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The virtues of Senate leaders who don't care much about the Senate


Writing the last post got me thinking a bit about Bill Frist's admirable willingness to trash the traditions of the Senate and pursue the interests of his party. Arlen Specter straying? Strip him of his committee chairmanship. Democrats filibustering too many judicial nominees? Threaten to end the judicial filibuster.

That's hardball. It's not surprising given the importance of these issues, but it is surprising given the rarity with which the game is played like that. But maybe the answer lies in Frist's relatively short tenure: He was barely into his second term when he became Senate majority leader. By contrast, Reid became minority leader in 2005, but has served in Congress since 1982. Similarly, Tom Daschle went to Washington in 1979, and Trent Lott arrived in 1973. These guys had a lot more time to become interested and invested in the workings of the body. Frist had fairly little time to build up an identity as a member of this hallowed institution called Congress, and seemed more interested in gearing up for a presidential run, anyway.

Photo credit: Image used under a CC license from the Wikimedia Commons.

By Ezra Klein  |  November 24, 2009; 12:28 PM ET
Categories:  Senate  
Save & Share:  Send E-mail   Facebook   Twitter   Digg   Yahoo Buzz   StumbleUpon   Technorati   Google Buzz   Previous: Should Democrats play hardball on committee chairmanships?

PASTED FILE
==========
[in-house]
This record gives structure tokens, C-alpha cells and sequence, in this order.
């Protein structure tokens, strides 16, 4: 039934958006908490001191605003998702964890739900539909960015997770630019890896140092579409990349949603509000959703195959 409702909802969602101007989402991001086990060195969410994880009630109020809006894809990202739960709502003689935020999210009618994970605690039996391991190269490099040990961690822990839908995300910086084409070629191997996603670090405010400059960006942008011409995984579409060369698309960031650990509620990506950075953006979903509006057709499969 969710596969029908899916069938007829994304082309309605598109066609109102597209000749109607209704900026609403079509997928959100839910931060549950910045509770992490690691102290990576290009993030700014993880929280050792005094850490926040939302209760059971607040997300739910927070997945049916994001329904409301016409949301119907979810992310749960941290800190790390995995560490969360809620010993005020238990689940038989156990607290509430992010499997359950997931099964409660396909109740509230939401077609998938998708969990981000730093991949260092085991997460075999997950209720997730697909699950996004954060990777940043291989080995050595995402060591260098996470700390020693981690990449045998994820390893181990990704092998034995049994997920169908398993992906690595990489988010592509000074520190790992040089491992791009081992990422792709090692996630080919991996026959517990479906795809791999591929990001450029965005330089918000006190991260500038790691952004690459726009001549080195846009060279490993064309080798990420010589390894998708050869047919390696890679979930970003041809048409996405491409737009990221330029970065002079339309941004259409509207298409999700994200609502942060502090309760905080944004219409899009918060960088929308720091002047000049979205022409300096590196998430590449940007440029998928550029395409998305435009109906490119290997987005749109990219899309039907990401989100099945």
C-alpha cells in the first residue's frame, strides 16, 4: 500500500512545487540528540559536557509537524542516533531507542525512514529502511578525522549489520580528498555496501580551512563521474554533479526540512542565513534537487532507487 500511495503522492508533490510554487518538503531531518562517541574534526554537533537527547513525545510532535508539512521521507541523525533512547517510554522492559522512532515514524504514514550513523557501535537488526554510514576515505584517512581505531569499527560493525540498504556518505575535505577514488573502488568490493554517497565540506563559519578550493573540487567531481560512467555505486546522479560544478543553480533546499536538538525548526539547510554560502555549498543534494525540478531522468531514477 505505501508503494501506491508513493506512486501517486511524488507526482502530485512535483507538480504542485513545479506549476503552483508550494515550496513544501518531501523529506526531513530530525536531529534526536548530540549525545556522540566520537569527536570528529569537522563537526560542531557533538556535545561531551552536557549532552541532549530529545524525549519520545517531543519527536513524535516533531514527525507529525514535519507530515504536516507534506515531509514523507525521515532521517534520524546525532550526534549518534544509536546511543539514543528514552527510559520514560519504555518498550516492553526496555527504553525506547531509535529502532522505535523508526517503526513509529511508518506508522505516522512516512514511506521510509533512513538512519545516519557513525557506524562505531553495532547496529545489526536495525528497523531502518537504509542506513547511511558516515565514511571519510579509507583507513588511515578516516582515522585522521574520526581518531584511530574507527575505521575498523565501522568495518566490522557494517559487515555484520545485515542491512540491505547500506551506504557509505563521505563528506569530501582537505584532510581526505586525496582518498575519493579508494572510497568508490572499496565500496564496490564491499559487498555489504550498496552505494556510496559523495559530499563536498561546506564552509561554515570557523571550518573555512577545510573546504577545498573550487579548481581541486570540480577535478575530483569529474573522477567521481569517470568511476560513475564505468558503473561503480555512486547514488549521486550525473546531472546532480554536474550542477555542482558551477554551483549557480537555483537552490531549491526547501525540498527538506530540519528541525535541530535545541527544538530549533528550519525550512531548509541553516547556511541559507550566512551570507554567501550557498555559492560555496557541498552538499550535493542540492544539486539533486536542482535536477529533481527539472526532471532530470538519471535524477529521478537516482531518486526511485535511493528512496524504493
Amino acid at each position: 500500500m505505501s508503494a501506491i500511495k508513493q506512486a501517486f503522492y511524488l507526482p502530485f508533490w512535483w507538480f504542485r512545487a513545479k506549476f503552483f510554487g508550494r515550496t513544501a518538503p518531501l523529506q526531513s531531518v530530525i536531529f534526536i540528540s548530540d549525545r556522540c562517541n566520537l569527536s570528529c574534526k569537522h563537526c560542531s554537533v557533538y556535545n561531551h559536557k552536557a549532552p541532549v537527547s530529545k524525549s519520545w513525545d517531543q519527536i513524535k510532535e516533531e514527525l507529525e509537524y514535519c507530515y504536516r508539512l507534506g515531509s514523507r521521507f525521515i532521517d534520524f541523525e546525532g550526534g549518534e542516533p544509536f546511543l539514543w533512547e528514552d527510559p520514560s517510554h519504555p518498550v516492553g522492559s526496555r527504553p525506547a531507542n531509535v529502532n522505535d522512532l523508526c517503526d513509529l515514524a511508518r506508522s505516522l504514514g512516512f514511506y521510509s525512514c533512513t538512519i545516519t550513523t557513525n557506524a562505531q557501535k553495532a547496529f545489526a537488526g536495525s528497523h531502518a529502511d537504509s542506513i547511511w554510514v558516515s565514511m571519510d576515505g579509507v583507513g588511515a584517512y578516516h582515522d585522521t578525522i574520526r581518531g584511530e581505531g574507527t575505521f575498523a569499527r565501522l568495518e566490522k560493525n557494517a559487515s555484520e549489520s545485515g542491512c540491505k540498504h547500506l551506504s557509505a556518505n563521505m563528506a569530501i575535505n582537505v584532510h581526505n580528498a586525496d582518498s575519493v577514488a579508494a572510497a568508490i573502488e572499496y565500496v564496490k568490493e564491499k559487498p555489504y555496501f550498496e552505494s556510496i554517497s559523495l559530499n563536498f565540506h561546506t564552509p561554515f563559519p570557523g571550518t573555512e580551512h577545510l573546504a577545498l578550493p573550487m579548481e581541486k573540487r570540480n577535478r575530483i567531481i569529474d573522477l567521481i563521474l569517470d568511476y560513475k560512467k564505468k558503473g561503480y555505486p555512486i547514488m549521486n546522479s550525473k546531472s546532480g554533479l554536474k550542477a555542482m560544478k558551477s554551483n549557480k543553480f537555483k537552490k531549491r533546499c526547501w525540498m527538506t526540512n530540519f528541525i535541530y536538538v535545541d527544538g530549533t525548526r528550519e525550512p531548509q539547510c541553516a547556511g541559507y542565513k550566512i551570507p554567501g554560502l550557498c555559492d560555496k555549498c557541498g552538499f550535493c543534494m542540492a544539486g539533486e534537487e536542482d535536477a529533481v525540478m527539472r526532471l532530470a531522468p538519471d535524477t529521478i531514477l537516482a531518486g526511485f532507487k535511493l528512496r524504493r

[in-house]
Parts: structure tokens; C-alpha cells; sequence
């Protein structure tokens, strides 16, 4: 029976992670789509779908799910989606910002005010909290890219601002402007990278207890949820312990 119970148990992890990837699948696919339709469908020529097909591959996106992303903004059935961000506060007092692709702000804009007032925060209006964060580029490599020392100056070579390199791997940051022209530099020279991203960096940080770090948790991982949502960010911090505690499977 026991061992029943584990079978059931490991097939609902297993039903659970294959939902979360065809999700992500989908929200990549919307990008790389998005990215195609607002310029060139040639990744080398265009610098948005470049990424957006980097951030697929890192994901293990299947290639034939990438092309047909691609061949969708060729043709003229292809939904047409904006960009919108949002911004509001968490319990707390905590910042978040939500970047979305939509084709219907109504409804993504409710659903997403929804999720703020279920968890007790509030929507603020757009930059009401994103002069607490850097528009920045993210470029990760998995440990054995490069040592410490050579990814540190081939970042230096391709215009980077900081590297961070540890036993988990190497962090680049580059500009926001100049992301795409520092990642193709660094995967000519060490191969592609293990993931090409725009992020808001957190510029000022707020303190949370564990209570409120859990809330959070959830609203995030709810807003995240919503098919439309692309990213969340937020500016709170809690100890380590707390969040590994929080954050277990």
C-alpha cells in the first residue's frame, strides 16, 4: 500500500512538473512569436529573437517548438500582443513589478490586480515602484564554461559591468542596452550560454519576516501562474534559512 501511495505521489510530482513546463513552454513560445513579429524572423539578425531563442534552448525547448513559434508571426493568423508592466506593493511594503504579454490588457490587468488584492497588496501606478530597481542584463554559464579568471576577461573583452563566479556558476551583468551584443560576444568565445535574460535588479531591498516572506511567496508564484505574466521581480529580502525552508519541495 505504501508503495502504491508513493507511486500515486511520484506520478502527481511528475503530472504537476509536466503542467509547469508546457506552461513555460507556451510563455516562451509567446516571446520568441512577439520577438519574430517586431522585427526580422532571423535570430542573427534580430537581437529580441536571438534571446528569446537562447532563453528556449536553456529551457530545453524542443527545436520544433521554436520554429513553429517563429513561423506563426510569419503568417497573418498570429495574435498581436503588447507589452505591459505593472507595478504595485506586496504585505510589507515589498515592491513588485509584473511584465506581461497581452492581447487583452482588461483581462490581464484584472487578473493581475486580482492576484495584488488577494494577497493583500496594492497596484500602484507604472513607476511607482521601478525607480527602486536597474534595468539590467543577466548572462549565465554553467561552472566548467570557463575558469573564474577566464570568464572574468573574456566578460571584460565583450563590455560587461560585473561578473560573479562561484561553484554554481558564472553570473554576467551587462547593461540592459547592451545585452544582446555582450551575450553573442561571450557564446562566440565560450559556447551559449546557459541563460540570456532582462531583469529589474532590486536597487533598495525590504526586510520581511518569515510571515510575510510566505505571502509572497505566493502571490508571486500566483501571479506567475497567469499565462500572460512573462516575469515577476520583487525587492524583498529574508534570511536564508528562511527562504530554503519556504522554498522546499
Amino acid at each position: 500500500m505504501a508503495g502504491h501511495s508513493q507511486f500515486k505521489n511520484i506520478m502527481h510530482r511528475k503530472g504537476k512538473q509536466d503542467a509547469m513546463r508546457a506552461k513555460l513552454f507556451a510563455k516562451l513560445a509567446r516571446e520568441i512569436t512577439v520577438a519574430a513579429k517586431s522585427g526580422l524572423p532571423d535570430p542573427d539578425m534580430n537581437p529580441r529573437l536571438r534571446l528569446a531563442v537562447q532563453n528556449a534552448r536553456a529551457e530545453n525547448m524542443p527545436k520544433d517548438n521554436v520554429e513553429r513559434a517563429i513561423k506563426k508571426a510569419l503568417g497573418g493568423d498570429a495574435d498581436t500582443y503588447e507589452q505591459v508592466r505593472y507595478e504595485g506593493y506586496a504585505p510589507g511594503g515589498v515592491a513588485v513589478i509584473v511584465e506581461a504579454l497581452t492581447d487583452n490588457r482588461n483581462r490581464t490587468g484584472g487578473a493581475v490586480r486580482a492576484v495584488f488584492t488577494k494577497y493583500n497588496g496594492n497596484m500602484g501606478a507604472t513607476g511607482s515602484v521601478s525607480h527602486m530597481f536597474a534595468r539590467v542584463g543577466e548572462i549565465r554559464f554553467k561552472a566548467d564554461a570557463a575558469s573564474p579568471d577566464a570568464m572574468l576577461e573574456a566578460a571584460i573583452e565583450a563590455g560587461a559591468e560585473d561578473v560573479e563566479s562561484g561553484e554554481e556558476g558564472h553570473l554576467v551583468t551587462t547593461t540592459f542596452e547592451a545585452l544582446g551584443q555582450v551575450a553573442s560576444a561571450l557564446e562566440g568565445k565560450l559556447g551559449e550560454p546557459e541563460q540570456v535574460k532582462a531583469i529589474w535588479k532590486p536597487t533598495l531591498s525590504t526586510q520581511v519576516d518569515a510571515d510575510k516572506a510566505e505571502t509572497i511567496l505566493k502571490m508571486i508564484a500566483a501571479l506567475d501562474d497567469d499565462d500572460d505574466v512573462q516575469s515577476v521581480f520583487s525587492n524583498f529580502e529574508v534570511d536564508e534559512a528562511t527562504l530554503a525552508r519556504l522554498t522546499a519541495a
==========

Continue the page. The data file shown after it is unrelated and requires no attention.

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That's what is wrong with Reid. He lacks the mettle to play hard and we're all worse off for it.

Posted by: dkinmd | November 24, 2009 1:03 PM | Report abuse

Harry Reid has to go after this debacle of a healthcare fight. Durbin too, possibly (as much as I hate to say it). We need a clean sweep, because this party is getting increasingly dysfunctional.

I really think caucus reform needs to be the next thing on our progressive plates. Without it you're not going to get any real movement on jobs (green or otherwise), climate, financial reform, or any other legislative priority. The moderates, like the Republicans, will oppose anything the Administration proposes purely on principle. The Obama wing of this party -- the vast majority of its registered voters -- needs to reassert its leadership.

Posted by: NS12345 | November 24, 2009 1:27 PM | Report abuse

What is frustrating to me is that R's are still trashing precedents in an effort to kill everything -- even bill they vote for.

Meanwhile, we're always supposed to be kind to them.

And, I don't think Frist was that worried about the presidency. He got what he wanted: A huge handout to his family's business (settlement of one of the nation's largest fraud cases in history for pennies on the dollar).

Frist seemed totally willing to burn all bridges to appease Bush, who then handed his family our tax dollars as a thanks.

Asshats, the whole lot.

Posted by: rat-raceparent | November 24, 2009 2:10 PM | Report abuse

"Bill Frist's admirable willingness to trash the traditions of the Senate and pursue the interests of his party."

Though Bob Dole deserves to be recognized for his role, and he was a Senate vet.

Posted by: pseudonymousinnc | November 24, 2009 5:10 PM | Report abuse

It's all Obama, baby. If Obama was willing to back him, Reid would be happy to get tough. Obama never fights for anything unless he's sure it's a political win.

Posted by: bmull | November 24, 2009 8:03 PM | Report abuse

If that's the case, then that suggests anyone who wants a more aggressive Dem majority should try to angle for Reid to be replaced as majority leader by Al Franken...

Posted by: toiletminded | November 25, 2009 12:04 PM | Report abuse

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